Chicagoland: John Piper to Speak at Trinity Evangelical Divinity School on April 23

NOTE: CORRECTION – the date as been changed from April 25th to April 23rd.

Photo credit divinity.tiu.edu

via The Chicago Tribune:

Dr. John Piper, founder of Desiring God ministry, is the featured speaker in the Jonathan Edwards & The Church lecture series at Trinity Evangelical Divinity School on Friday, April 23. The program begins at 1:00 p.m. in the ATO Chapel on the Trinity campus, located at 2065 Half Day Road in Deerfield, and is free and open to the public.

He will speak on the topic of „The Glory of God and the Gladness of Man: Essential Affections in Edwards and the Life of the Church.” Jonathan Edwards, the preeminent pastor-theologian of North American history, probed the affections and religious experience with an intensity unique to the eighteenth century and beyond. Dr. Piper will discuss how Edwards’ work led to the elevation of the affections into the very nature of our Trinitarian God and his sovereign purposes for the universe. He will further present that, when Edwards’ vision is grasped, everything in the life of the soul and the church changes.

Read the entire article here – http://www.chicagotribune.com/news/local

Click on map for Google directions

Map for ATO Chapel on the Trinity campus,

located at 2065 Half Day Road in Deerfield

Reclame

Marti – Florin Ianovici

Marti

Iubirea are uneori bici. Iubirea uneori striga pentru ca focul inimii este prea mare.

Iubirea uneori rastoarna planuri, strica afaceri pentru a face loc adevaratei iubiri.

E ziua iubirii aprinse cand Credinta striga: ,,e Casa Tatalui Meu!”

Daca cel ce iti spune ca te iubeste nu ridica uneori glasul si nu striga: ,,vai de tine!”, iubirea lui e o minciuna!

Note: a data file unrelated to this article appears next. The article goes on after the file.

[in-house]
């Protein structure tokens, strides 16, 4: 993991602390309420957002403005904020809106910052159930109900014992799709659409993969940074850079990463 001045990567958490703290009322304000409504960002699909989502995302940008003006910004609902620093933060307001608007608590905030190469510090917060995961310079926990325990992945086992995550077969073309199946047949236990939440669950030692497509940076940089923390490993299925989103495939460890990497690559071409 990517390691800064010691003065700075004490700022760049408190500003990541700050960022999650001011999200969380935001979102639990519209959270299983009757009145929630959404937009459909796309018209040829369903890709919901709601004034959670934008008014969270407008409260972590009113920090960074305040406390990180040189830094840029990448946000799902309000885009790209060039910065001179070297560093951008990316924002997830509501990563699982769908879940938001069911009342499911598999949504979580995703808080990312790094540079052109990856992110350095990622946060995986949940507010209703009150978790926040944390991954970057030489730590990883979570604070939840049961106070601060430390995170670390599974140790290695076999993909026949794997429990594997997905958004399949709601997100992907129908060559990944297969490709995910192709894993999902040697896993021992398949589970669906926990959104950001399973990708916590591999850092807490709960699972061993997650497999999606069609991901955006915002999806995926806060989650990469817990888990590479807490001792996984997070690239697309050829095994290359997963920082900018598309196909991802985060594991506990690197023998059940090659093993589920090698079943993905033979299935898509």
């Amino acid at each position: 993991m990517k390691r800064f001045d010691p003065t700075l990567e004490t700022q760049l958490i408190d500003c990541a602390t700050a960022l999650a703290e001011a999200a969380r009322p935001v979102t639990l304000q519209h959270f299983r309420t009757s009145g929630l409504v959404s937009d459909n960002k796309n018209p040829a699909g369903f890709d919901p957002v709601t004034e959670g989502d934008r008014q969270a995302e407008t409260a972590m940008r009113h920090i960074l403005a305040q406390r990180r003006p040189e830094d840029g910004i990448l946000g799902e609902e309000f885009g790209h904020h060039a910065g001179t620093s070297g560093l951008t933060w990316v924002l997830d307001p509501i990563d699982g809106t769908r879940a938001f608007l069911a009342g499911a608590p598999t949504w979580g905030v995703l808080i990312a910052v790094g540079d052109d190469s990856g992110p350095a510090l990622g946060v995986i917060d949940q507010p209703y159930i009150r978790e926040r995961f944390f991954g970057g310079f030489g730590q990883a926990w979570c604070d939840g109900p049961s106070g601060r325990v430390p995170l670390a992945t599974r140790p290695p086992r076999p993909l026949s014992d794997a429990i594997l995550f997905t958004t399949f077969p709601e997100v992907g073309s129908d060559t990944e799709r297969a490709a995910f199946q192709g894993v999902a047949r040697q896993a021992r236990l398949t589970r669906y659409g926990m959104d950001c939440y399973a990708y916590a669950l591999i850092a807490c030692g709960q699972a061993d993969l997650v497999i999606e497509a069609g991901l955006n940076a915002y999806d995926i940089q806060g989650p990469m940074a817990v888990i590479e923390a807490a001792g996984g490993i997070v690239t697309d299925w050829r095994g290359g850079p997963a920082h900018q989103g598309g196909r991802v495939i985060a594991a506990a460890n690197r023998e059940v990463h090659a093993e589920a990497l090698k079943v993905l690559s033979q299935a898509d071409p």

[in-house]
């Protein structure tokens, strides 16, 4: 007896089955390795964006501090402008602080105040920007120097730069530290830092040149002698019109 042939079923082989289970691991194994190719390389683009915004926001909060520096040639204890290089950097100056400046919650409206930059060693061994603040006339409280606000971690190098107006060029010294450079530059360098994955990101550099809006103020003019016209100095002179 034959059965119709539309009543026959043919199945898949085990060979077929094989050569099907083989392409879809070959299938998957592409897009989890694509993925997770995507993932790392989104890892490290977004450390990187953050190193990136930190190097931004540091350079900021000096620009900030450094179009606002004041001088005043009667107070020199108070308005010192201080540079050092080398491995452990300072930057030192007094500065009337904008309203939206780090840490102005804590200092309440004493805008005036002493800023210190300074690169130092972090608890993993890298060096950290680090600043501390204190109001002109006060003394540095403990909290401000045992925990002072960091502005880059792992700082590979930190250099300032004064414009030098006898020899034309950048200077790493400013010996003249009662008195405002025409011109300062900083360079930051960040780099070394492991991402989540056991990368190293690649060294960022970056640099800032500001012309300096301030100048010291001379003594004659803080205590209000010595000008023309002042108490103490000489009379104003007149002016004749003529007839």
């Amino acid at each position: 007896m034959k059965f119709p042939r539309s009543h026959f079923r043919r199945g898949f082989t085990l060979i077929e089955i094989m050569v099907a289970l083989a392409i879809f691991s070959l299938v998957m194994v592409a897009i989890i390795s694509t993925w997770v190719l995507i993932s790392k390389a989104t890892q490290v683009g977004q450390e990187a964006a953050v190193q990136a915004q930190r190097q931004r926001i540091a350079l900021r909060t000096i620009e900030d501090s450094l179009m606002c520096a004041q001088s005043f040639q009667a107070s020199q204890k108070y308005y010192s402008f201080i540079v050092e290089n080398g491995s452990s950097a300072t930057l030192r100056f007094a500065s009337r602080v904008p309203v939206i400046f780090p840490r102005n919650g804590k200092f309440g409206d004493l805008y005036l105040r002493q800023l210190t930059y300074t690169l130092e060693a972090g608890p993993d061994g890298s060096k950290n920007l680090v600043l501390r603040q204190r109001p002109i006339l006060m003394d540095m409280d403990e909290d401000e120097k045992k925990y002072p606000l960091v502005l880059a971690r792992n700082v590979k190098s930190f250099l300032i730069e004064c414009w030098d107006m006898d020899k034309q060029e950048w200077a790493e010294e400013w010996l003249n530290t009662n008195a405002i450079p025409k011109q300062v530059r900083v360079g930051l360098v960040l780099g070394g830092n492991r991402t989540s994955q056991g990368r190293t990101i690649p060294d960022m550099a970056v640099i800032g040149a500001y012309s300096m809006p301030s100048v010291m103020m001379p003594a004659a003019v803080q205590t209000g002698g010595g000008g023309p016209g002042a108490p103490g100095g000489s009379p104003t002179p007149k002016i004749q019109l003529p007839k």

De 7 ori a strigat Isus: ,,vai de voi!”. Nu au inteles ca inca era Iubire…!

Aud glasul Duhului Sfant care imi spune: ,,pocaieste-te!” Multumesc din inima Iubire pentru indemnul tau…!

Matei 21:12-17

12 Isus a intrat în Templul lui Dumnezeu. A dat afară pe toţi cei ce vindeau şi cumpărau în Templu, a răsturnat mesele schimbătorilor de bani şi scaunele celor ce vindeau porumbei, 13 şi le -a zis: ,,Este scris: ,Casa Mea se va chema o casă de rugăciune.` Dar voi aţi făcut din ea o peşteră de tîlhari.„

14 Nişte orbi şi şchiopi au venit la El în Templu, şi El i -a vindecat.

15 Dar preoţii cei mai de seamă şi cărturarii, cînd au văzut minunile pe cari le făcea, şi pe copii strigînd în Templu şi zicînd: ,,Osana, Fiul lui David!„ s’au umplut de mînie.

16 Şi I-au zis: ,,Auzi ce zic aceştia?„ ,,Da,„ le -a răspuns Isus. ,,Oare n’aţi citit niciodată cuvintele acestea: ,Tu ai scos laude din gura pruncilor şi din gura celor ce sug?„

17 Şi, lăsîndu -i, a ieşit afară din cetate, şi S’a îndreptat spre Betania, şi a rămas acolo.

Luni – Florin Ianovici

Photo credit www.uckg.ie

Luni

Cine nu hraneste pe cel flamand e condamnat sa se usuce. Isus e inca flamand! 

E o dimineata cand vrea sa fiu smochinul care hraneste trecatorii dar mai ales pe Mantuitorul care asteapta: rugaciunea, multumirea, cantarea de lauda pentru El si fapta milei!

Cuvantul credintei poate fi: rodeste mai departe sau in veac sa nu mai dea rod din tine! Cuvantul credintei poate fi apa pentru radacina ta sau foc mistuitor care sa lase scrum in urma.

Eu vreau sa rodesc! 

Intre micul dejun copios a lui Caiafa si foamea lui Hristos, aleg sa merg cu Hristos!

PAGINA Florin Ianovici PREDICI aici

Echipa Teen Challenge – Dependenta, problema pe care nu o recunoaste nimeni!

Photo credit Media CBEE

Friday Night Show 7 | Radio CBEE LIVE ora 21:30
Emisiune radio LIVE!
http://cbee.ro/ – Colegiul Biblic Est European
http://mediacbee.ro/ – Media CBEE
http://radio.cbee.ro/ – Radio CBEE
Subiectul nostrum are de-a face cu o chestiune raspandita, banala, comuna, insa nerecunoscuta. Exista o vorba care spune ca suma viciilor dependentelor unui barbat este intotdeauna aceeasi, constanta. Insa, orice barbat intrebat iti raspunde privindu-te in ochi, hotarat, ca n-are nici o problema, ca nu exista nimic de care sa se ingrijoreze. In seara aceasta vorbim despre ceea ce poate sa faca dependenta in viata unui om, cat de dezastruoasa poate ajunge viata cuiva, sau cat de glorioasa poate fi viata cuiva care a fost salvat, izbavit din dependente.